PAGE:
Safety and Health Administration (OSHA) “indicate a strong correlation between
construction fatalities and the characteristics of the underground economy:
half of the deaths occurred among workers at very small construction companies,
three-fourths of the workers involved worked for non-union companies, and
failure to provide safety training was cited in over half of the cases.”

The city’s
DOB, which regulates construction in the five boroughs, has a number of
initiatives underway to promote safety, says press secretary Kate Lindquist. The
DOB has an excavations inspection team, a professional certification review and
audits team and a stop work order patrol in operation. As of this month, a new
"construction superintendent rule" went into effect requiring
low-rise buildings to have a registered construction superintendent in order to
get a building permit, and this year "general contractor
registration" will go into effect requiring contractors building one-,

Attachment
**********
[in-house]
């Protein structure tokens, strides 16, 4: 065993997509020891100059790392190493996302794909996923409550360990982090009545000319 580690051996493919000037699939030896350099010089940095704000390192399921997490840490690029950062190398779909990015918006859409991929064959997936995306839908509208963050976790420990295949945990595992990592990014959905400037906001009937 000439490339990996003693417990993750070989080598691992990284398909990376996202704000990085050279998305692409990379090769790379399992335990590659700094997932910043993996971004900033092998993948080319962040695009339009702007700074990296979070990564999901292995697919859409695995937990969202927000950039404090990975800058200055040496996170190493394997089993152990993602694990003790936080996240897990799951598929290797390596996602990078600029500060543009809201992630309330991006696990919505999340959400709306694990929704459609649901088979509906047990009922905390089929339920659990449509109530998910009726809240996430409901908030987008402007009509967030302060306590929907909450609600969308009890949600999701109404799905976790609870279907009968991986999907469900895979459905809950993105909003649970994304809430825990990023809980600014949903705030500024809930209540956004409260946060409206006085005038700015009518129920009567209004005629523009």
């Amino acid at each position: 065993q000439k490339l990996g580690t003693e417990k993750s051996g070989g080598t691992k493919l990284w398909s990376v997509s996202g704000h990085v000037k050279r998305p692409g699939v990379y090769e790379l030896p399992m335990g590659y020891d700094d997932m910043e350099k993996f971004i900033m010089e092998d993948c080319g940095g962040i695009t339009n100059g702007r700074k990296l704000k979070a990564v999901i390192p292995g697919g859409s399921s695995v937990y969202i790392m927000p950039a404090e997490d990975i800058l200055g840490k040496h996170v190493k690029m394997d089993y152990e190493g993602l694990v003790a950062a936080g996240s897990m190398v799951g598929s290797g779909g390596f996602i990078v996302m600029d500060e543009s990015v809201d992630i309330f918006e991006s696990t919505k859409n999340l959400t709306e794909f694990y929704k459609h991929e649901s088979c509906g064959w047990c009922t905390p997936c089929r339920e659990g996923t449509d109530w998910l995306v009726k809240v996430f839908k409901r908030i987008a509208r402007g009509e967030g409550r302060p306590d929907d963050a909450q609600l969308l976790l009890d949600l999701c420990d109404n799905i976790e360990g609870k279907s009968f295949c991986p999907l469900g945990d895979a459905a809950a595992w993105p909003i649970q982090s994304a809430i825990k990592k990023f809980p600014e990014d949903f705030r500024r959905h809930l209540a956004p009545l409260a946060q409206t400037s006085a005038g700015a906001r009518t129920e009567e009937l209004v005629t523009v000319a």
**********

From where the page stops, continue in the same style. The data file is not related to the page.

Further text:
two- or three-family homes to register with the DOB, giving more teeth to enforcement
of low-rise sites, Lindquist said.

Construction
of low-rise buildings – 14 stories and under – is up 31 percent over last year,
and "construction incidents" on such buildings are up 2 percent, from
288 in 2006 to 294 in 2007, she said.

But
"the regulation framework within New
York City
is geared toward high-rise construction,”
maintains Coletti of the building trades association. He also thinks DOB is not
proactive enough. “DOB has always been reactive,” he said, voicing a sentiment
echoed repeatedly by those interviewed. Until recently, “it was the Wild West